Marlene employed Burt Bacharach as her musical arranger starting in the mid-1950s; together, they refined her nightclub act into a more ambitious theatrical one-woman show with an expanded repertoire. Her repertoire included songs from her films as well as popular songs of the day. Bacharach’s arrangements helped to disguise her limited vocal range – she was a contralto – and allowed her to perform her songs to maximum dramatic effect.

Francis Wyndham offered a critical appraisal of the phenomenon of ‘Dietrich in Concert’ when he wrote in 1964: “What she does is neither difficult nor diverting, but the fact that she does it at all fills the onlookers with wonder … It takes two to make a conjuring trick: the illusionist’s sleight of hand and the stooge’s desire to be deceived. To these necessary elements (her own technical competence and her audience’s sentimentality) Marlene Dietrich adds a third—the mysterious force of her belief in her own magic. Those who find themselves unable to share this belief tend to blame themselves rather than her.”

At this time Burt Bacharach felt he needed to devote his full-time to song writing. Together, they recorded four albums and several singles between 1957 and 1964.  However – Marlene had come to rely on him in order to perform and, in a TV interview in 1971 she credited Bert Bacharach with giving her the “inspiration” to perform during those years. She said:-

‘From that fateful day on, I have worked like a robot, trying to recapture the wonderful woman he helped make out of me. I even succeeded in this effort for years because I always thought of him, always longed for him, always looked for him in the wings, and always fought against self-pity…  He had become so indispensable to me that, without him, I no longer took much joy in singing. When he left me, I felt like giving everything up. I had lost my director, my support, my teacher, my maestro.’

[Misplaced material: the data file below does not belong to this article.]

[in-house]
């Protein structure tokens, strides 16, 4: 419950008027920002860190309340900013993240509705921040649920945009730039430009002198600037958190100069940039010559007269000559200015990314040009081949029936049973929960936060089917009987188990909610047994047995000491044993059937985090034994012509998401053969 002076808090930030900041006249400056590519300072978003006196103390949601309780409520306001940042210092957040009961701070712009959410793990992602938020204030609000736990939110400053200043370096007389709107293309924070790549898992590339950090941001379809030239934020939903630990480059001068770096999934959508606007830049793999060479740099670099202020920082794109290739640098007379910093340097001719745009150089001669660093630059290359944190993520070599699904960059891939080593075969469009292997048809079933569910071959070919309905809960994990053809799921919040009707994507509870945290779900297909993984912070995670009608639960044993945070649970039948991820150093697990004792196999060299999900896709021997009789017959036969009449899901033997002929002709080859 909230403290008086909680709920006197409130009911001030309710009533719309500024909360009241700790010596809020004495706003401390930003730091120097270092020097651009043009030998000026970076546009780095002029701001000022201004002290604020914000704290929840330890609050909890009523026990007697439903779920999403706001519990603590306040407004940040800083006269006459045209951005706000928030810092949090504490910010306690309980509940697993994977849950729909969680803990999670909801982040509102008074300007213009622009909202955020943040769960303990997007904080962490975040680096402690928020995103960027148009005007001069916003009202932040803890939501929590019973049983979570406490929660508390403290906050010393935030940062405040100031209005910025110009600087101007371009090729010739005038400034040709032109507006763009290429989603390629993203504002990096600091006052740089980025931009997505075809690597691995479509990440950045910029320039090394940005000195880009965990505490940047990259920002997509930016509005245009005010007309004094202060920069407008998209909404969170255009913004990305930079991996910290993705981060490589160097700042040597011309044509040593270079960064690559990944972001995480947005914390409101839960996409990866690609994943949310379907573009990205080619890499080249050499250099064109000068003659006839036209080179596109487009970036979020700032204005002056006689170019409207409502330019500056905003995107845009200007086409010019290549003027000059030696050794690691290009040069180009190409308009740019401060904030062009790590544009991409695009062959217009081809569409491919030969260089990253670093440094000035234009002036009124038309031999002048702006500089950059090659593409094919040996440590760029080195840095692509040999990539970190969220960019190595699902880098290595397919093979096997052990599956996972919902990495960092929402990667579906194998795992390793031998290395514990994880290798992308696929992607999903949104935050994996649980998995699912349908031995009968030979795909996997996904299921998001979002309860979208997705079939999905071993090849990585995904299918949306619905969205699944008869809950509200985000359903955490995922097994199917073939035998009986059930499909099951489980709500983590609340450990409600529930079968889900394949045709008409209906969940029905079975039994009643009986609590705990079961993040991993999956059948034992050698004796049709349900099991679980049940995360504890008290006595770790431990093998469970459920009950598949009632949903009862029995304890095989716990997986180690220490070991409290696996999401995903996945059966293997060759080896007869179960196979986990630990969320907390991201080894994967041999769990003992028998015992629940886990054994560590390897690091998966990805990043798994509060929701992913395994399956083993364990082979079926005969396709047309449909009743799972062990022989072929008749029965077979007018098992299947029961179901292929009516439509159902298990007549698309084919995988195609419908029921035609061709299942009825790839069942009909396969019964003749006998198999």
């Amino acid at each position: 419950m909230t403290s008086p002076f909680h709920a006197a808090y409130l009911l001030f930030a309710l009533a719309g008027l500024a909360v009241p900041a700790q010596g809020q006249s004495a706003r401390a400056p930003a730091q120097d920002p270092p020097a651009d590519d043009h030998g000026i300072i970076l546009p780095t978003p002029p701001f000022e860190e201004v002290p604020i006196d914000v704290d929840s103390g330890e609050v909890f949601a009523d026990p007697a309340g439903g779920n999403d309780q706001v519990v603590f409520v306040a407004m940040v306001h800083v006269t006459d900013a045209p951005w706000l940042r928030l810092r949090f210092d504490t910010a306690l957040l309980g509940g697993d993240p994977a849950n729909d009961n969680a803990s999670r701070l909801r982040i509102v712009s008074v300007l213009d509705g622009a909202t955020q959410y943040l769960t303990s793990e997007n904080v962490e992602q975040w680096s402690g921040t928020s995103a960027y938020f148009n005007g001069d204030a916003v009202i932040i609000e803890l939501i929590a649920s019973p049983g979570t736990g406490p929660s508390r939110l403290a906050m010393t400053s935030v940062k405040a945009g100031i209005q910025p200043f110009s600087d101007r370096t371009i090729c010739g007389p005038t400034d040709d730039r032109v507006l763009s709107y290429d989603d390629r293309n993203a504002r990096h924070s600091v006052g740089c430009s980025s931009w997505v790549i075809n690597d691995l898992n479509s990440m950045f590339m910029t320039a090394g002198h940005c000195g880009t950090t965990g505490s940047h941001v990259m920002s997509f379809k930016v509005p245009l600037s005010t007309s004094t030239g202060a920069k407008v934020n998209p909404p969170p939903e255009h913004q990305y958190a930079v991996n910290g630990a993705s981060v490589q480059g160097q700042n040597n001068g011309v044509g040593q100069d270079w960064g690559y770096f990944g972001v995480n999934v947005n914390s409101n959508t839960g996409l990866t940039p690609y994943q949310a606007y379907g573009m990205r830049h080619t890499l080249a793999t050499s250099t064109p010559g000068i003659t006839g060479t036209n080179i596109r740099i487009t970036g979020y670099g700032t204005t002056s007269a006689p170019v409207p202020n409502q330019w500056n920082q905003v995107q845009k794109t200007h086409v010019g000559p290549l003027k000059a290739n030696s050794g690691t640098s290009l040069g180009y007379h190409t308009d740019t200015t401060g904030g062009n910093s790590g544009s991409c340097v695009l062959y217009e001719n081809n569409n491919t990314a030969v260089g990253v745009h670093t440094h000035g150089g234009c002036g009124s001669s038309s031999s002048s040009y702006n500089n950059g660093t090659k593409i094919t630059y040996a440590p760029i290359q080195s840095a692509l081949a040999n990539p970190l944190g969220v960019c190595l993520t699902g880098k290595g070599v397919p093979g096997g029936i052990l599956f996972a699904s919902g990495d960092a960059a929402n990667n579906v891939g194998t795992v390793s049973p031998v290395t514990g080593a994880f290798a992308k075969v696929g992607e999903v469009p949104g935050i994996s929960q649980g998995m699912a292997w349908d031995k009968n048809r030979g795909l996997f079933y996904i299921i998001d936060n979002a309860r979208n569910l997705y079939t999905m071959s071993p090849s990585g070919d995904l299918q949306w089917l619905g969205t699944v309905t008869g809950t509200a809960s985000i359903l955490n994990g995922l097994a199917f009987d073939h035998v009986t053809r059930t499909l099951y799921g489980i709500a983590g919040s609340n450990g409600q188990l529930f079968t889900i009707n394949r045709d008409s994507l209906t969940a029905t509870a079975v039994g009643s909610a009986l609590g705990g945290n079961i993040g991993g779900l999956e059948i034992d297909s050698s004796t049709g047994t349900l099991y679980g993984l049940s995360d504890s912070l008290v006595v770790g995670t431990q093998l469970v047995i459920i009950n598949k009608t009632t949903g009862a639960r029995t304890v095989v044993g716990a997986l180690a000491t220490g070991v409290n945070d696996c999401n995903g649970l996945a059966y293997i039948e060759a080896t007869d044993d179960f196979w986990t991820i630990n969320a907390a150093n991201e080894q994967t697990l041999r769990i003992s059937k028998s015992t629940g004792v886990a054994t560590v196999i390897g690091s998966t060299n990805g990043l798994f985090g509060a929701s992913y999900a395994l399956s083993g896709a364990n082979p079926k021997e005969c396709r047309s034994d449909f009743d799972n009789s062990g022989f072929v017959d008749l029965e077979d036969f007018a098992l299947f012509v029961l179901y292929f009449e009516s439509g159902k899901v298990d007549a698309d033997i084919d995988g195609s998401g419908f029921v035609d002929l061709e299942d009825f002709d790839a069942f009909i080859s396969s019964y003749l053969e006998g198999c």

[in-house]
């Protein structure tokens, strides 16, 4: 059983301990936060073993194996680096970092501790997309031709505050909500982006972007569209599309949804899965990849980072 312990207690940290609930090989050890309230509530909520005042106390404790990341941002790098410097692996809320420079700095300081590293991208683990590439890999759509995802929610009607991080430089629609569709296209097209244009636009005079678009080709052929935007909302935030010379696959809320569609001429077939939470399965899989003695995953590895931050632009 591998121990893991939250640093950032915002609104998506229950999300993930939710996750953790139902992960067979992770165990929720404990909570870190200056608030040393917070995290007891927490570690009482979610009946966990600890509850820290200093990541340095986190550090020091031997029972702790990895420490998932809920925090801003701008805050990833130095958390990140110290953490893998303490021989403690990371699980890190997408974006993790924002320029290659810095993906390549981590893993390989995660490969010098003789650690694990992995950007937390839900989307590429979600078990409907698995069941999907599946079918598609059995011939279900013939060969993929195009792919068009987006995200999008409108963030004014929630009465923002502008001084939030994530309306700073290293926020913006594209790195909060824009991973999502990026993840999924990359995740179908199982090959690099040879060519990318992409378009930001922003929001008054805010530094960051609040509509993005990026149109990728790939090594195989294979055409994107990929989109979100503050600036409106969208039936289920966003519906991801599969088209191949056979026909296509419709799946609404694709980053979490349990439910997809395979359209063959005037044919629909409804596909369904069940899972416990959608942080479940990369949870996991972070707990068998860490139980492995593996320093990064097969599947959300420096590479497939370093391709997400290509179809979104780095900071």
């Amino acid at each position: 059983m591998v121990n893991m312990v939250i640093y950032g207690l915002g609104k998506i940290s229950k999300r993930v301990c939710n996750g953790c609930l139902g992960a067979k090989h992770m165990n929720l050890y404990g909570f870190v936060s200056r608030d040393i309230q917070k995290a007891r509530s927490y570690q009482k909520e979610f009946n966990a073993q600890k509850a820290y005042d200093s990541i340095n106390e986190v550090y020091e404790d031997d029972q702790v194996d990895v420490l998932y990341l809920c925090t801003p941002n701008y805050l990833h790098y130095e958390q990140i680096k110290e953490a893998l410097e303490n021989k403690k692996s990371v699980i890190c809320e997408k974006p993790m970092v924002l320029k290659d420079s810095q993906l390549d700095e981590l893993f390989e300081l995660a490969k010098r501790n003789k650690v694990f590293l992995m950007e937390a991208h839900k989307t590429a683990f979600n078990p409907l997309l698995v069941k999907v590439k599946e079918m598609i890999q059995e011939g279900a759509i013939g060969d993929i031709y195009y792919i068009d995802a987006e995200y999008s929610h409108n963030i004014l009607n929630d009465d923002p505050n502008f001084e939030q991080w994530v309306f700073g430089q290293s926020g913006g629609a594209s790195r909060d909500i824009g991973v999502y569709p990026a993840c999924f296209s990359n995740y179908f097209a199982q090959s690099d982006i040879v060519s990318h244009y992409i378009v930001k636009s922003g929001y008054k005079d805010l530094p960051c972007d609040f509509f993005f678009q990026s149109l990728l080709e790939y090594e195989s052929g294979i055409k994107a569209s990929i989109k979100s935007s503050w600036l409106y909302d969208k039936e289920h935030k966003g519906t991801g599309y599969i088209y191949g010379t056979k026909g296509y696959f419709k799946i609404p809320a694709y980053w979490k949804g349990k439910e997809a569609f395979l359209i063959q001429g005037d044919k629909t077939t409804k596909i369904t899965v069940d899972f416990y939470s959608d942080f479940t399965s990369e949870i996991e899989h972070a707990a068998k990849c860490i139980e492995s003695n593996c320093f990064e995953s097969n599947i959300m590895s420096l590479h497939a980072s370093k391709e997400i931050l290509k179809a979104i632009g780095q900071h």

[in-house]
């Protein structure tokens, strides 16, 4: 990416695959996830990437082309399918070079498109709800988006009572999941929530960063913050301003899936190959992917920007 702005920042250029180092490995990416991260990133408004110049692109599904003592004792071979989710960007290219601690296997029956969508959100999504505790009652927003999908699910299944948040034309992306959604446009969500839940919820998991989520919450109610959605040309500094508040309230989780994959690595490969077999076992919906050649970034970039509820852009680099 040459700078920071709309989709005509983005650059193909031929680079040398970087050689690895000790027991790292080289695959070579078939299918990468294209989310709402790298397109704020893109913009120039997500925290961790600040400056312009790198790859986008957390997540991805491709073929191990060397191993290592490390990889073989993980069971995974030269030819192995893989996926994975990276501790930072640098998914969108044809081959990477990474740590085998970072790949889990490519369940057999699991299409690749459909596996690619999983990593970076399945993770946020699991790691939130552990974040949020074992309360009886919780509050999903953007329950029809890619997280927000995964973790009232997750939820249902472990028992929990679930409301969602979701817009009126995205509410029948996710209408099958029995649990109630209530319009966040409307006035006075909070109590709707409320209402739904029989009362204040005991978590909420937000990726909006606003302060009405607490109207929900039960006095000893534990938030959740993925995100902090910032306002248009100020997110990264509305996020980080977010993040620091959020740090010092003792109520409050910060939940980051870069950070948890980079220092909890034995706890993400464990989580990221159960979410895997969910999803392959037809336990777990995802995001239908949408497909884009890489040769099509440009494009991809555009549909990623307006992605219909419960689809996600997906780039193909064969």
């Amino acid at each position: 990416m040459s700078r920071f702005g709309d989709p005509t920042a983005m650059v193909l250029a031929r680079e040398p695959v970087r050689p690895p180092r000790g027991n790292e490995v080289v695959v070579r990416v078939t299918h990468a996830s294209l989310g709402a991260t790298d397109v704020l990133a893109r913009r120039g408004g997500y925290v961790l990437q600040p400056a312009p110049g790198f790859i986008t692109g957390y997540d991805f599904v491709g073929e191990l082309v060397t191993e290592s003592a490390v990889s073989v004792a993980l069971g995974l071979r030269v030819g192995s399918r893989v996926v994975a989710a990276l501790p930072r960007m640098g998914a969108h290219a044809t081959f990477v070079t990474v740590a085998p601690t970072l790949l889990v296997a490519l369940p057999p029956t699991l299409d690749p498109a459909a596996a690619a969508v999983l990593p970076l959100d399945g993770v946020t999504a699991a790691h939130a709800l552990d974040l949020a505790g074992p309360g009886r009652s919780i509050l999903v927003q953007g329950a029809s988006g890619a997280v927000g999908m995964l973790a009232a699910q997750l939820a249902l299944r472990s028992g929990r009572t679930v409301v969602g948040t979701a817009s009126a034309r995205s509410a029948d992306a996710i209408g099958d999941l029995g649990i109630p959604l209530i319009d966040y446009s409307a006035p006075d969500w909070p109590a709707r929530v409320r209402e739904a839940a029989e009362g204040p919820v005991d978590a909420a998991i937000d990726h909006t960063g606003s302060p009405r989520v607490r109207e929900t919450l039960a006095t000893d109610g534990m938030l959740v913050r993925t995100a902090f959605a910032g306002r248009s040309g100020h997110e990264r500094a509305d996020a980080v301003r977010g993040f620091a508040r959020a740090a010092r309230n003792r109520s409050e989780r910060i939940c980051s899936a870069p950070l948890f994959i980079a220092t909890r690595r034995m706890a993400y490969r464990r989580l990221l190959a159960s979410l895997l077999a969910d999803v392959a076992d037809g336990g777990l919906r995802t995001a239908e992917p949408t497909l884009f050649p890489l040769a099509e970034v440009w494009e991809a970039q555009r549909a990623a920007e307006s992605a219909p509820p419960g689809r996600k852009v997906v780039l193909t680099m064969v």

In November 1972 a version of Marlene’s Broadway show ‘An Evening with Marlene Dietrich’ was filmed in London.  It was titled ‘I Wish You Love’ and Marlene as paid $250,000 for her co-operation but she was unhappy with the result. Non-the-less the show must go on and in January 1973 it was broadcast on the BBC in the UK and on CBS in the US.
Continue reading The War was over and Marlene moved on

The Soviet journey landed safely

The Russian Luna 9 unmanned spacecraft has been traveling safely since its launch on Monday and now, on Thursday 3rd February 1966, the landing challenge had arrived.  At an altitude of 8,300 kilometers (5,200 miles) from the moon’s surface it now had to be turned around and prepared for the best – or was it ‘the worst’? At c75 kilometers (46.531 miles) the radar altimeter jettisoned the side modules, inflated the air bags and fired the retro rockets.

I can imagine the majority back at base sitting or standing with fingers and/or legs crossed.

At 250 meters (820 feet) from the surface the main retrorocket turned off and 4 outrigger engines cut in to slow the module.  At 5 meters (16 ft) above the lunar surface level a sensor touched the ground, the engines cut, the landing capsule was ejected and at a speed of 22 kph (14 mph) the spacecraft bounced a number of times before coming to rest on Thursday 3rd February 1966 at 18:45:30 UT.

In less than five minutes after landing four petals that covered the top half of the module open to improve stability – the TV camera system began working!